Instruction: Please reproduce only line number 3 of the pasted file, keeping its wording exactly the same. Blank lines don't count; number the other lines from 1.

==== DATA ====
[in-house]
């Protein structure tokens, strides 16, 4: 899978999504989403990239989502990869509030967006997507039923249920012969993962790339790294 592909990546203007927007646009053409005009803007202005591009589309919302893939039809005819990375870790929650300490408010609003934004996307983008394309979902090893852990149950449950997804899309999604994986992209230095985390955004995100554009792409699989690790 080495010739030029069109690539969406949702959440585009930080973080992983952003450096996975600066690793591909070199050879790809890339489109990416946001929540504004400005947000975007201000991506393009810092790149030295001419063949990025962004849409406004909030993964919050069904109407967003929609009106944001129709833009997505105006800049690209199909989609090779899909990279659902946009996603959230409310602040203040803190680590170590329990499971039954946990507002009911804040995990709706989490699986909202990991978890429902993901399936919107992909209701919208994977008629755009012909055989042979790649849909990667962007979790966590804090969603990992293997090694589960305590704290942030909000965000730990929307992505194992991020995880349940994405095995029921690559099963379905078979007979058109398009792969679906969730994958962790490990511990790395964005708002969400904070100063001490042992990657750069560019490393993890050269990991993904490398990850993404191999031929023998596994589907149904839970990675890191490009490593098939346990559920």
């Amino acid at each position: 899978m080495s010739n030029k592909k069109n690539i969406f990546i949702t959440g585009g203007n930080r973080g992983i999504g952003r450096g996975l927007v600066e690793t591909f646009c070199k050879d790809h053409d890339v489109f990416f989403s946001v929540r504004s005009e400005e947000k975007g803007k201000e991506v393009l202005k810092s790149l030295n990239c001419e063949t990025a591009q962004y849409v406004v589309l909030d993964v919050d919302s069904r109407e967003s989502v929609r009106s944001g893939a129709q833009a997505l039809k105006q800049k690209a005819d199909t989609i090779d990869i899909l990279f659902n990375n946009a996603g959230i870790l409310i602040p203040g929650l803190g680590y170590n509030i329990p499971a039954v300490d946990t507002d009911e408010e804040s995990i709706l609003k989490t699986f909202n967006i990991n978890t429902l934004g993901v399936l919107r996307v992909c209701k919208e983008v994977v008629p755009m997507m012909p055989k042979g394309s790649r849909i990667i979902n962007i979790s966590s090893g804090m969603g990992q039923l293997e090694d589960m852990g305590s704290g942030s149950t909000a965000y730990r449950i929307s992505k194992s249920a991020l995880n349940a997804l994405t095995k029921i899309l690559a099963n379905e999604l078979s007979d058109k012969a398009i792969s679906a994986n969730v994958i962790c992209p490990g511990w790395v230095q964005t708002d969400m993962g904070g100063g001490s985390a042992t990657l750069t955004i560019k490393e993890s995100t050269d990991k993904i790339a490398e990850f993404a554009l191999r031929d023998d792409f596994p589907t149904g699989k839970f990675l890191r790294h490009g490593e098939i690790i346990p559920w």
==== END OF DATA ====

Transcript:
């Amino acid at each position: 899978m080495s010739n030029k592909k069109n690539i969406f990546i949702t959440g585009g203007n930080r973080g992983i999504g952003r450096g996975l927007v600066e690793t591909f646009c070199k050879d790809h053409d890339v489109f990416f989403s946001v929540r504004s005009e400005e947000k975007g803007k201000e991506v393009l202005k810092s790149l030295n990239c001419e063949t990025a591009q962004y849409v406004v589309l909030d993964v919050d919302s069904r109407e967003s989502v929609r009106s944001g893939a129709q833009a997505l039809k105006q800049k690209a005819d199909t989609i090779d990869i899909l990279f659902n990375n946009a996603g959230i870790l409310i602040p203040g929650l803190g680590y170590n509030i329990p499971a039954v300490d946990t507002d009911e408010e804040s995990i709706l609003k989490t699986f909202n967006i990991n978890t429902l934004g993901v399936l919107r996307v992909c209701k919208e983008v994977v008629p755009m997507m012909p055989k042979g394309s790649r849909i990667i979902n962007i979790s966590s090893g804090m969603g990992q039923l293997e090694d589960m852990g305590s704290g942030s149950t909000a965000y730990r449950i929307s992505k194992s249920a991020l995880n349940a997804l994405t095995k029921i899309l690559a099963n379905e999604l078979s007979d058109k012969a398009i792969s679906a994986n969730v994958i962790c992209p490990g511990w790395v230095q964005t708002d969400m993962g904070g100063g001490s985390a042992t990657l750069t955004i560019k490393e993890s995100t050269d990991k993904i790339a490398e990850f993404a554009l191999r031929d023998d792409f596994p589907t149904g699989k839970f990675l890191r790294h490009g490593e098939i690790i346990p559920w």